Excision of Morton’s Neuroma

Excision of Mortons Neuroma is a surgical procedure designed to relieve the pressure and pain caused by Morton’s Neuroma, an enlarged or pinched nerve, compressed between the bones and ligaments.

The procedure entails a small incision on the top of the foot, above the Morton’s Neuroma. After the incision is made, a podiatric surgeon can assess the situation and decide whether to leave the nerve intact, or completely remove the neuroma.

If a podiatrist decides to leave the nerve intact, the procedure will continue by cutting the metatarsal ligament to relieve tension, pain, and pressure. This option does not cause any loss of feeling in the toes.

If a full removal of the neuroma is required, a podiatrist will eliminate the enlarged portion of the nerve and, possibly, cut the ligament as well. This option may cause permanent numbness in the third and fourth toe, due to the fact that the removed nerve, which provides feeling in this area, is no longer present.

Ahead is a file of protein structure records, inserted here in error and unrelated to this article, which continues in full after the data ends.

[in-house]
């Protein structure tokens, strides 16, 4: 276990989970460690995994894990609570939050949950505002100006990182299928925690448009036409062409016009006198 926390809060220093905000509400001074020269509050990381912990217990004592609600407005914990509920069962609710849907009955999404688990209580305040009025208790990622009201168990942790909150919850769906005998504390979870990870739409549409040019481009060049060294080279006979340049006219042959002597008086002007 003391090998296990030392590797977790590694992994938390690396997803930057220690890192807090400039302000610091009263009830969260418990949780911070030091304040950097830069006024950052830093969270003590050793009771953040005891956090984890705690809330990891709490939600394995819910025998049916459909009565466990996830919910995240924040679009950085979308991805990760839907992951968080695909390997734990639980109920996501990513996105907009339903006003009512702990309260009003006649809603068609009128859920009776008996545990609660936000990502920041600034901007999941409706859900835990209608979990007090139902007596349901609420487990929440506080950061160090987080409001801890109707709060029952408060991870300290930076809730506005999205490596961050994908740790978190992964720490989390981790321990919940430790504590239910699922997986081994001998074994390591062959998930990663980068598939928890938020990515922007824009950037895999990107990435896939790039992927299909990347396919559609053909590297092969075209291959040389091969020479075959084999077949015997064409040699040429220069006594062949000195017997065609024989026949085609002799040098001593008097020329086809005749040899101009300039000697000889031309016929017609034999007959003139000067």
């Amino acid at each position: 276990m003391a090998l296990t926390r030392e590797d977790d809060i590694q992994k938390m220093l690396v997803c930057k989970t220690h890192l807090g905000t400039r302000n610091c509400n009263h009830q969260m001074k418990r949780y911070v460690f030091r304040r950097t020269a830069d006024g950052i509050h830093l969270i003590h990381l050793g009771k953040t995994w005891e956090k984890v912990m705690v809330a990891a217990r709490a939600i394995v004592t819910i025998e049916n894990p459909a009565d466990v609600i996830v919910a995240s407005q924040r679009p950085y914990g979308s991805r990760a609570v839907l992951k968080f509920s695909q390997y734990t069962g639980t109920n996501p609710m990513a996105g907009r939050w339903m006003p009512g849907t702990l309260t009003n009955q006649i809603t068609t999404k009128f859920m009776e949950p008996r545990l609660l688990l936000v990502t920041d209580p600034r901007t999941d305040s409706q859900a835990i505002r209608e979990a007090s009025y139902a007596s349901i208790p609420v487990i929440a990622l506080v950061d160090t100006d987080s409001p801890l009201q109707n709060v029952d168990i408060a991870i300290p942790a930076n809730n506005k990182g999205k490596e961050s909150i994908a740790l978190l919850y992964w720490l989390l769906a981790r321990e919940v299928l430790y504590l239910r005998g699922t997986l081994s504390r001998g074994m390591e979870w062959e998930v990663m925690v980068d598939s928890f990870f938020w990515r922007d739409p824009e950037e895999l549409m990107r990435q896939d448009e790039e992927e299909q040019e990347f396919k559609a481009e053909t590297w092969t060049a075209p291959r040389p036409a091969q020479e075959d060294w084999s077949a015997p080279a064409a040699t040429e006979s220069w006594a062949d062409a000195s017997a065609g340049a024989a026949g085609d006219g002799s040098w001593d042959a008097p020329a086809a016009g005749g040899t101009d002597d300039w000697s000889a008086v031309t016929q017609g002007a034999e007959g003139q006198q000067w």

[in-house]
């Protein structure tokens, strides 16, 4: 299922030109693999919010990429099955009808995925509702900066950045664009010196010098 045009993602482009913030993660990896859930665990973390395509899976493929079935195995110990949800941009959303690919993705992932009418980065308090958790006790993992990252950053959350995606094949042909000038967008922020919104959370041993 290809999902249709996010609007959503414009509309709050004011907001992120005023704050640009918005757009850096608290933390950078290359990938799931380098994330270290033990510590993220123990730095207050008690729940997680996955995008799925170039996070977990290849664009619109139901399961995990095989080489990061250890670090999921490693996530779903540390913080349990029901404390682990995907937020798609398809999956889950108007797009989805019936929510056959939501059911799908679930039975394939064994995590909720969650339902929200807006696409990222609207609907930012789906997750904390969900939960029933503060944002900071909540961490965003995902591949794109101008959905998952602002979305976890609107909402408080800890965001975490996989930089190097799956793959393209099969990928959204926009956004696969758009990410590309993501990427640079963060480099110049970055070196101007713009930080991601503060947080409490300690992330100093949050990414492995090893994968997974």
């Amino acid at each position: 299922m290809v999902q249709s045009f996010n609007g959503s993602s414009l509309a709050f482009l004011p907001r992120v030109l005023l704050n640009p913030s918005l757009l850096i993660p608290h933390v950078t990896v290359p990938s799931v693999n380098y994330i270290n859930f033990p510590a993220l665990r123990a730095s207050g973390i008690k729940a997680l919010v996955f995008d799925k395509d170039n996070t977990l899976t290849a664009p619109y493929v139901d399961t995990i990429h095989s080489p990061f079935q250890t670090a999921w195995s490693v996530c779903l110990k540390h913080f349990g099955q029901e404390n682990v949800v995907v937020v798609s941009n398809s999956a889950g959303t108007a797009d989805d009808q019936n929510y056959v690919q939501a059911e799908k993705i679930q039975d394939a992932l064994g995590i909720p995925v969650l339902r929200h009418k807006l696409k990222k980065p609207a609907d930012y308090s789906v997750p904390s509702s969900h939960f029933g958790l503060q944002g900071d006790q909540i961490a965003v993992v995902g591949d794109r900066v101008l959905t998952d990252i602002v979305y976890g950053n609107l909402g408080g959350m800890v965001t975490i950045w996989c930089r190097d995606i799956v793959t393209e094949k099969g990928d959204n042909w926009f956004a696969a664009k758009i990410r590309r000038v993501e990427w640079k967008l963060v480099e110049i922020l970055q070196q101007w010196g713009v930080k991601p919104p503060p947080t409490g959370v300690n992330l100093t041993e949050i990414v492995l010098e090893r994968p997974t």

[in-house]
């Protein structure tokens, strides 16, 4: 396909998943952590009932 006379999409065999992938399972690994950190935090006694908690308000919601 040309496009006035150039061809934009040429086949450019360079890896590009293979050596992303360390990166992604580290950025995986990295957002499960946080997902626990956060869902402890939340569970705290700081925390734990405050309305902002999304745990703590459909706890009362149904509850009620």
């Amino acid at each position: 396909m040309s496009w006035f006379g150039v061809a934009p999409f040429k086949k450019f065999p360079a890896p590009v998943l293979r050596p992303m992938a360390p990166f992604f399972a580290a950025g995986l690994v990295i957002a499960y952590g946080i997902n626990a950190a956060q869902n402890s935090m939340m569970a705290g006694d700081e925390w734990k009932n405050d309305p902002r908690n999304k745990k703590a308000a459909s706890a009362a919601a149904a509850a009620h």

After the Excision of Morton’s Neuroma, the incision will be closed and stitched, and the foot will be bandaged. The patient will be required to wear a post-operative shoe for about two weeks until the stitches fully heal. Full recovery takes about three weeks. After that, the patient can return to wearing normal shoes, and can perform normal activities.

As an experienced and knowledgable podiatric surgeon, Dr. Benjamin Tehrani has performed this procedure for numerous patients with a positive outcome. If you are looking for a professional to answer your questions about any issue with your feer, contact us to schedule your appointment with Dr. Benjamin Tehrani.